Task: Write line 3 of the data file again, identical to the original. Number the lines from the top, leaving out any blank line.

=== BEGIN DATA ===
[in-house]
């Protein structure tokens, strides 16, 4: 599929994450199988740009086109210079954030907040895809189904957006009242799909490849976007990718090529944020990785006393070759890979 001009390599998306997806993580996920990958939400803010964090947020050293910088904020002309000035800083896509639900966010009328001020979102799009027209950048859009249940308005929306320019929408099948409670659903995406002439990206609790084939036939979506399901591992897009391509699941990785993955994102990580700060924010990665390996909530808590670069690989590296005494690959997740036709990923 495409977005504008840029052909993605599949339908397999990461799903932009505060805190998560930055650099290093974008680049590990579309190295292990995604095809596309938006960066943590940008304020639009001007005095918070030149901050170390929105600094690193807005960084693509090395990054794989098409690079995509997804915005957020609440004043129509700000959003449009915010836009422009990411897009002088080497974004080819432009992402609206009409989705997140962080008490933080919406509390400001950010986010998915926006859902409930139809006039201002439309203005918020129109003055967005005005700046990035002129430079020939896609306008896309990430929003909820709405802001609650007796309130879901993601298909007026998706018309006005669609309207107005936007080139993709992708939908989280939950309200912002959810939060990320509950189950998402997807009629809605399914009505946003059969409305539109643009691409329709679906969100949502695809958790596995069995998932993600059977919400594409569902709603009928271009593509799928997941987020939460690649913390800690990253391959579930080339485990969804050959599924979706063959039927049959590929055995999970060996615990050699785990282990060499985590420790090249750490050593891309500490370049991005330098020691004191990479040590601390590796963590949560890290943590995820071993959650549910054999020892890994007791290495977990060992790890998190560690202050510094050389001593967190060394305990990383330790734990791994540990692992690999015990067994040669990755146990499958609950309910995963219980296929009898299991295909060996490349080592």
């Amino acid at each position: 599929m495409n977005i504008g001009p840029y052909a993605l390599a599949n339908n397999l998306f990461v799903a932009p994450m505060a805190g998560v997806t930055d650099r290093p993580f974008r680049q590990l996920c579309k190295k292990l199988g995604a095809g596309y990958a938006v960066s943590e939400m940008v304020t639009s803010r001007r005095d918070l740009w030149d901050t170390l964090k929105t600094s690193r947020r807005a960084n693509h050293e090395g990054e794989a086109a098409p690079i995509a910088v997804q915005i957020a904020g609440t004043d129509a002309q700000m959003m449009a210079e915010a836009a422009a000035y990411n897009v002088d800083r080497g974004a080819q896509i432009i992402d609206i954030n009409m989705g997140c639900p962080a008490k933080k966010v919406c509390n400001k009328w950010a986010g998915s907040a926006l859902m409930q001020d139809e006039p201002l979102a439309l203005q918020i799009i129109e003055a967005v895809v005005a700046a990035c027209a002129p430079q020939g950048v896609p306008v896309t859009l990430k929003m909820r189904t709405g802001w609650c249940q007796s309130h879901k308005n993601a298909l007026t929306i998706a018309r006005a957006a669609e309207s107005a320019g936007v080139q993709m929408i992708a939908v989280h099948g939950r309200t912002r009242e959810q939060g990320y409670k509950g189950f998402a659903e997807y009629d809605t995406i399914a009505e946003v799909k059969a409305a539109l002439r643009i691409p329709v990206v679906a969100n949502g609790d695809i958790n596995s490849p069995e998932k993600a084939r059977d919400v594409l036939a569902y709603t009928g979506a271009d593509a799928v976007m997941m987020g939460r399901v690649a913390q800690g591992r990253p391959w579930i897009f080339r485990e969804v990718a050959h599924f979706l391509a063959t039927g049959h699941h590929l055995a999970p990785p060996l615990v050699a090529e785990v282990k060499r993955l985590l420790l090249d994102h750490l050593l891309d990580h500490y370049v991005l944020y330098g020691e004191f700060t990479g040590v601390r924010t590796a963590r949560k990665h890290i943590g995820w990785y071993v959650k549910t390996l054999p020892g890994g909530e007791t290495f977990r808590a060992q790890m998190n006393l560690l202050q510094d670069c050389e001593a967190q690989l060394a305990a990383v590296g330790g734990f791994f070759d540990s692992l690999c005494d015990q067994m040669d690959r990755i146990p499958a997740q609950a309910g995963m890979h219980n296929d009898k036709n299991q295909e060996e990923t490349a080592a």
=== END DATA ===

């Amino acid at each position: 599929m495409n977005i504008g001009p840029y052909a993605l390599a599949n339908n397999l998306f990461v799903a932009p994450m505060a805190g998560v997806t930055d650099r290093p993580f974008r680049q590990l996920c579309k190295k292990l199988g995604a095809g596309y990958a938006v960066s943590e939400m940008v304020t639009s803010r001007r005095d918070l740009w030149d901050t170390l964090k929105t600094s690193r947020r807005a960084n693509h050293e090395g990054e794989a086109a098409p690079i995509a910088v997804q915005i957020a904020g609440t004043d129509a002309q700000m959003m449009a210079e915010a836009a422009a000035y990411n897009v002088d800083r080497g974004a080819q896509i432009i992402d609206i954030n009409m989705g997140c639900p962080a008490k933080k966010v919406c509390n400001k009328w950010a986010g998915s907040a926006l859902m409930q001020d139809e006039p201002l979102a439309l203005q918020i799009i129109e003055a967005v895809v005005a700046a990035c027209a002129p430079q020939g950048v896609p306008v896309t859009l990430k929003m909820r189904t709405g802001w609650c249940q007796s309130h879901k308005n993601a298909l007026t929306i998706a018309r006005a957006a669609e309207s107005a320019g936007v080139q993709m929408i992708a939908v989280h099948g939950r309200t912002r009242e959810q939060g990320y409670k509950g189950f998402a659903e997807y009629d809605t995406i399914a009505e946003v799909k059969a409305a539109l002439r643009i691409p329709v990206v679906a969100n949502g609790d695809i958790n596995s490849p069995e998932k993600a084939r059977d919400v594409l036939a569902y709603t009928g979506a271009d593509a799928v976007m997941m987020g939460r399901v690649a913390q800690g591992r990253p391959w579930i897009f080339r485990e969804v990718a050959h599924f979706l391509a063959t039927g049959h699941h590929l055995a999970p990785p060996l615990v050699a090529e785990v282990k060499r993955l985590l420790l090249d994102h750490l050593l891309d990580h500490y370049v991005l944020y330098g020691e004191f700060t990479g040590v601390r924010t590796a963590r949560k990665h890290i943590g995820w990785y071993v959650k549910t390996l054999p020892g890994g909530e007791t290495f977990r808590a060992q790890m998190n006393l560690l202050q510094d670069c050389e001593a967190q690989l060394a305990a990383v590296g330790g734990f791994f070759d540990s692992l690999c005494d015990q067994m040669d690959r990755i146990p499958a997740q609950a309910g995963m890979h219980n296929d009898k036709n299991q295909e060996e990923t490349a080592a």